AECT Handbook of Research

Table of Contents

9. Critical Theory and Educational Technology

9.1 Introduction
9.2 Foundations of Critical Theory
9.3 Habermas's Epistemology
9.4 Critical Theory and Technolgy
9.5 Critical Theory and Education
9.6 Critical Theory of Educational Technology
9.7 Topics in Critical Theory of Educational Technology
9.8 Problems with Critical Theories of Education
9.9 Problems with Critical Theories of Educational Technology
9.10 Summary
9.11 Being Critical Educational Technologists
9.12 Why Appropriate Critical Theory?
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Habermas is one of today's best-known critical theorists, and he finds his way among the foregoing foundational issues by way of his epistemology about human interests, and the knowledge, medium, and science associated with each. Carr and Kemmis (1986, p. 136) schematize Habermas's epistemology in the following table:

Interest Knowledge Medium science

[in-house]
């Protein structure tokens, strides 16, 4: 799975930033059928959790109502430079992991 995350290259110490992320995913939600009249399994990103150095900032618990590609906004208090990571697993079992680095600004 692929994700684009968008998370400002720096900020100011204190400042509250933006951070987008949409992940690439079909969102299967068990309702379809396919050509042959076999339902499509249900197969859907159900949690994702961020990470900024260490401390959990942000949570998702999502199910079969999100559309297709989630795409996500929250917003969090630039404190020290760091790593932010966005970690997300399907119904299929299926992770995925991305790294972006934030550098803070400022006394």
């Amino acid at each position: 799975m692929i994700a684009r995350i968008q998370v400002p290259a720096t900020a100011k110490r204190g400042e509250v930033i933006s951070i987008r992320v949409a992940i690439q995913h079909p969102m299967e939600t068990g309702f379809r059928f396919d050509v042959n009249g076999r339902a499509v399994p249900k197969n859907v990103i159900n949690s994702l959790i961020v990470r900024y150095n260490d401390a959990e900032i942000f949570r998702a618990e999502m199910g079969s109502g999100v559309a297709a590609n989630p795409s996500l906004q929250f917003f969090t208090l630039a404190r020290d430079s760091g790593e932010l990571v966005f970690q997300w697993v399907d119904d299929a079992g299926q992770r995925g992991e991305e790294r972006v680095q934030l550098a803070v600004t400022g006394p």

Technical Instrumental (casual explanation) work Empirical-analytical or natural sciences
Practical Practical (understanding) Language Hermeneutic or "interpretive" sciences
Emancipatory Emancipatory (reflection) Power Critical sciences


Ingram and Simon-Ingram (1991) summarize Habermas's thinking about the sciences and the interests as follows:

The empirical-analytic sciences incorporate an objectifying experimental method that constitutes nature as a lawful system of interconnected facts. 'This method refines a prescientific mode of instrumental activity necessitated by a technical interest in controlling nature. The historical-hermeneutic sciences incorporate an interpretive method that constitutes social reality as a symbolic text comprising meaningful actions, artifacts, and events. The method of subjective understanding refines a prescientific mode of communication activity necessitated by a practical interest in coordinating action and establishing a common identity (or mutual understanding) between persons. Finally, the critical social sciences incorporate a reflective method that combines both objectifying (causal explanatory) and interpretive procedures in determining which social regularities are invariant and which are not. The critique of ideology refines a prescientific mode of critical self-examination necessitated by an emancipatory interest in achieving freedom from domination (p. xxx).